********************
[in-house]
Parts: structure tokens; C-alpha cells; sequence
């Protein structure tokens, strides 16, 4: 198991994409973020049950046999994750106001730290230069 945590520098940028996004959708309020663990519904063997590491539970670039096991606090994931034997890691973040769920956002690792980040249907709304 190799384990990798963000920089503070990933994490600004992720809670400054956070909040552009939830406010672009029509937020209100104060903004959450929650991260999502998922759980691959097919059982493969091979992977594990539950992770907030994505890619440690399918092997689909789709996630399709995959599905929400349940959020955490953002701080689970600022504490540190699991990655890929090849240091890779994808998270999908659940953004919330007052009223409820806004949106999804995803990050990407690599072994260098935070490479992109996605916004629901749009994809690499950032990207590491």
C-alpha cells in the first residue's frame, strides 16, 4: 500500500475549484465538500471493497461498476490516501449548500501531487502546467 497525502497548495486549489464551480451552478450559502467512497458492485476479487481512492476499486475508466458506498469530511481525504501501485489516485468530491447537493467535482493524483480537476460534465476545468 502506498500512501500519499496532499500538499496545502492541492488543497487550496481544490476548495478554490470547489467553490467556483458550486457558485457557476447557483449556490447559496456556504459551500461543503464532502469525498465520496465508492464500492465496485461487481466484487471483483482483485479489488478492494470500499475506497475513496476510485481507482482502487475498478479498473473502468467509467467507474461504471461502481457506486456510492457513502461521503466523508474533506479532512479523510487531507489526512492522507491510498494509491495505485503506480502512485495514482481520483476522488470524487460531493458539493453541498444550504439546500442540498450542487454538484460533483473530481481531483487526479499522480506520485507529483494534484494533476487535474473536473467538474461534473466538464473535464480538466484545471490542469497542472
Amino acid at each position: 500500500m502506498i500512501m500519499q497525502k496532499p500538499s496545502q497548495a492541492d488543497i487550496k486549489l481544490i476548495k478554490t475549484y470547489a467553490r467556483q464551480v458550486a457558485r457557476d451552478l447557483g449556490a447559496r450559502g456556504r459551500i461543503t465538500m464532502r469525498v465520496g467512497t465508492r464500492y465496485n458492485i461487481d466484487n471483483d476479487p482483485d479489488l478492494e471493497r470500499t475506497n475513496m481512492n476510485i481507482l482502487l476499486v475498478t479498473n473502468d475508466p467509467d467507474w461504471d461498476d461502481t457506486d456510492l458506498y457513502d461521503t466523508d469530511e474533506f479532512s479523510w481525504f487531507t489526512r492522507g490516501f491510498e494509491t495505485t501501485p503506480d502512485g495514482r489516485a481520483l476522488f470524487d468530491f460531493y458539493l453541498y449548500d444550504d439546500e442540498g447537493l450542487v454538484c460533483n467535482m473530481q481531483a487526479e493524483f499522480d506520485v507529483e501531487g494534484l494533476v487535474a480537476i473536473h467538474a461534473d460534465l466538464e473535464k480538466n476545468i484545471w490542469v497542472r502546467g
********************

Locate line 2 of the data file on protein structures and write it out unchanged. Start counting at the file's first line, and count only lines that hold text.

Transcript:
Parts: structure tokens; C-alpha cells; sequence